Incarcerated mothers and fathers: How their absences disrupt children's high school graduation

Volume 2 - Issue 2
Anh-Luu Huynh-Hohnbaum Tim Bussell Gi Lee
Pages: 1-11 Download Count : 5944 View Count: 7022 DOI Number 10.17220/ijpes.2015.02.001 Facebook Share on Google+ Save to Zotero Save to Mendeley


The United States is faced with a growing number of children who have incarcerated parents and nearly one quarter of children who fail to complete high school. It has been shown that parental incarceration negatively impacts academic outcomes. This study examined whether parental incarceration affects children’s high school graduation. Data on 12,418 young adults was drawn from the Add Health Wave IV dataset. Logistic regression analyses examined differences between maternal and paternal incarceration and the effects of chronicity of incarceration. Whereas both were found to reduce the likelihood that children will complete high school, maternal incarceration had a greater impact. This study fills gaps in the literature examining differences in parental incarceration. Practice and policy implications are discussed.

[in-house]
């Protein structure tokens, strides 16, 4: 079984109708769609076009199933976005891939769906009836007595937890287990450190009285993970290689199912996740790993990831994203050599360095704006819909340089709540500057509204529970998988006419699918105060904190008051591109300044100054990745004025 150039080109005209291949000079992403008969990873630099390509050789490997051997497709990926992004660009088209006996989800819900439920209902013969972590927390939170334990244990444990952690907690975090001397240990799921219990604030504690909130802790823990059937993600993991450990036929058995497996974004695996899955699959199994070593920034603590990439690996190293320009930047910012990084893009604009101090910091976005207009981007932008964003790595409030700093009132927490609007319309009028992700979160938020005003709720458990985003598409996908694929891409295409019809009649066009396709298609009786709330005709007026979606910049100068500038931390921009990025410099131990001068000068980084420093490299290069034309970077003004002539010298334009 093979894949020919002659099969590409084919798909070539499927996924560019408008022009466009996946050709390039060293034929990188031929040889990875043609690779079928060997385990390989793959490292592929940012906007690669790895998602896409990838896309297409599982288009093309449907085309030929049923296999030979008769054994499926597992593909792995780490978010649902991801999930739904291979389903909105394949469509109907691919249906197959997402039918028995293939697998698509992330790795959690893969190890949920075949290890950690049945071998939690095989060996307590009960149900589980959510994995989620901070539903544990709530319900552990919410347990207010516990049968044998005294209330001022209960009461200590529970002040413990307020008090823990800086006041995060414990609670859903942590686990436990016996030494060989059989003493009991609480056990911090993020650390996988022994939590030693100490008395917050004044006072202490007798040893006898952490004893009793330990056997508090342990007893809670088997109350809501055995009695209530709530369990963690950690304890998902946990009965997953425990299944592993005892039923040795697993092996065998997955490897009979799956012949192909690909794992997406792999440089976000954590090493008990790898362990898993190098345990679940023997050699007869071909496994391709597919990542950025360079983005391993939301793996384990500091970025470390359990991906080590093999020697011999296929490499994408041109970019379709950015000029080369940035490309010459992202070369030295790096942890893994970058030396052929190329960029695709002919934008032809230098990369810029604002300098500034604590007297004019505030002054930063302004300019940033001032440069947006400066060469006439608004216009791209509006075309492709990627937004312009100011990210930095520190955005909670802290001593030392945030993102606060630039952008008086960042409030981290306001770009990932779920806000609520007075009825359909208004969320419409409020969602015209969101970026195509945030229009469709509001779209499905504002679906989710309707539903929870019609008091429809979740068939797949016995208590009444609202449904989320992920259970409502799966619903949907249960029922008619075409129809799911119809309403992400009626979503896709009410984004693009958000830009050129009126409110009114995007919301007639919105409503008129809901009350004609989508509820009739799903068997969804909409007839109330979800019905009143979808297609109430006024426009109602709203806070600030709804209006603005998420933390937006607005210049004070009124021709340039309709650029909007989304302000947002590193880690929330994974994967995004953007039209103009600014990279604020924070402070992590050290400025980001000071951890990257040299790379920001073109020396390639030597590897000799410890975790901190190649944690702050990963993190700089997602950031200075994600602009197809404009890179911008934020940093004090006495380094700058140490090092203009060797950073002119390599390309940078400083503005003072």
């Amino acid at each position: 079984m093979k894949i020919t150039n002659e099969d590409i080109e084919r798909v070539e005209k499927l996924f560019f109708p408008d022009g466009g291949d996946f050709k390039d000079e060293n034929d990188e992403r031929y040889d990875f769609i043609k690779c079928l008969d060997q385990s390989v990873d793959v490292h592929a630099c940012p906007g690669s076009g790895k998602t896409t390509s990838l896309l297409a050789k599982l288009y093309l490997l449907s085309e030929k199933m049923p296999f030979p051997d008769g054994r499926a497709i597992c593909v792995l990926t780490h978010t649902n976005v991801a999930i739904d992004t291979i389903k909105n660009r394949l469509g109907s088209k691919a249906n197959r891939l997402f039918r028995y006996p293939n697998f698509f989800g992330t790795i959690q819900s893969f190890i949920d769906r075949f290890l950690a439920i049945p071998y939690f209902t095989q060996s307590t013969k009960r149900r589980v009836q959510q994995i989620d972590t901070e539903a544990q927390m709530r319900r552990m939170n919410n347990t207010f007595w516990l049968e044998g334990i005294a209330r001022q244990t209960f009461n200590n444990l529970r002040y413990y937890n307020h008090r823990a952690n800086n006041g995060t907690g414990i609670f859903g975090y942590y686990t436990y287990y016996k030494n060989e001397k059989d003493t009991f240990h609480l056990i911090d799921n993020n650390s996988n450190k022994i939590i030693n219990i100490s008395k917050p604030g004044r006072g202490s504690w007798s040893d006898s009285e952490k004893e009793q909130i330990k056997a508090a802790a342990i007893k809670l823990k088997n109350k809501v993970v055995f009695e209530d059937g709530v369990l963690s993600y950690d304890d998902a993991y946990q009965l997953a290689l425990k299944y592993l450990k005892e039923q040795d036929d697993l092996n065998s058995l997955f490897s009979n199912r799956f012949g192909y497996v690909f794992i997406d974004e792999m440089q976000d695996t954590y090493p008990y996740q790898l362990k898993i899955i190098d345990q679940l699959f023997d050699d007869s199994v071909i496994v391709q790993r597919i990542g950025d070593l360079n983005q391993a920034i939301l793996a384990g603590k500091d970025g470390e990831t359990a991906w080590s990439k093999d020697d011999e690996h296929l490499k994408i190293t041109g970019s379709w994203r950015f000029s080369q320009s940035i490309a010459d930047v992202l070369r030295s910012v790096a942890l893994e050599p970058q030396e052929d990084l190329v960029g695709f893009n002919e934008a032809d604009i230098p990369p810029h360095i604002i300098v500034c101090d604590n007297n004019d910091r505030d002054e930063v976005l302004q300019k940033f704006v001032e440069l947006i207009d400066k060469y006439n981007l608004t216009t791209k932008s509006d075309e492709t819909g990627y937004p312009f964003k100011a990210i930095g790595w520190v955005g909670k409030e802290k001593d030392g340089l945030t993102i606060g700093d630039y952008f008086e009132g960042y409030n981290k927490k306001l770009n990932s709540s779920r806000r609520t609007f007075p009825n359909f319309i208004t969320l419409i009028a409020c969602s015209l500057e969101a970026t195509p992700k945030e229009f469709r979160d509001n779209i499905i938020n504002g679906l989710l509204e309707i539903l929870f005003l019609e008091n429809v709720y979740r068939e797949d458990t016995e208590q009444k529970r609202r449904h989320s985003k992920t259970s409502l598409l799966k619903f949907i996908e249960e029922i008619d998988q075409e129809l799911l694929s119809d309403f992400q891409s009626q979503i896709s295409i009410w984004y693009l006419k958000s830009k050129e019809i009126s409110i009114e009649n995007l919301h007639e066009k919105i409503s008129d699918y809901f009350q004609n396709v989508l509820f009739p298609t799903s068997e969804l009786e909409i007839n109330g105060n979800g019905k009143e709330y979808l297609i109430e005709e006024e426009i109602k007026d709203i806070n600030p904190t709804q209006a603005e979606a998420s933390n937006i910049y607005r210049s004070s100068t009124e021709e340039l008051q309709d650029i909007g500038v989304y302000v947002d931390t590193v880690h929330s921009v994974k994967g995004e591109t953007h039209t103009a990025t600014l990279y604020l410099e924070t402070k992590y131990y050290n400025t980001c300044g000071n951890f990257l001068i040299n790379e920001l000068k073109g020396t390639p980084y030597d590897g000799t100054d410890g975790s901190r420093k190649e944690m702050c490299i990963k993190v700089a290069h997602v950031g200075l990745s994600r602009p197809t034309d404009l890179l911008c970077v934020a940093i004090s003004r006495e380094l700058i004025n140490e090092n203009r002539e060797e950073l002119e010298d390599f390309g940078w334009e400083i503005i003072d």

• high school graduation
  • parental incarceration
  • parental absence
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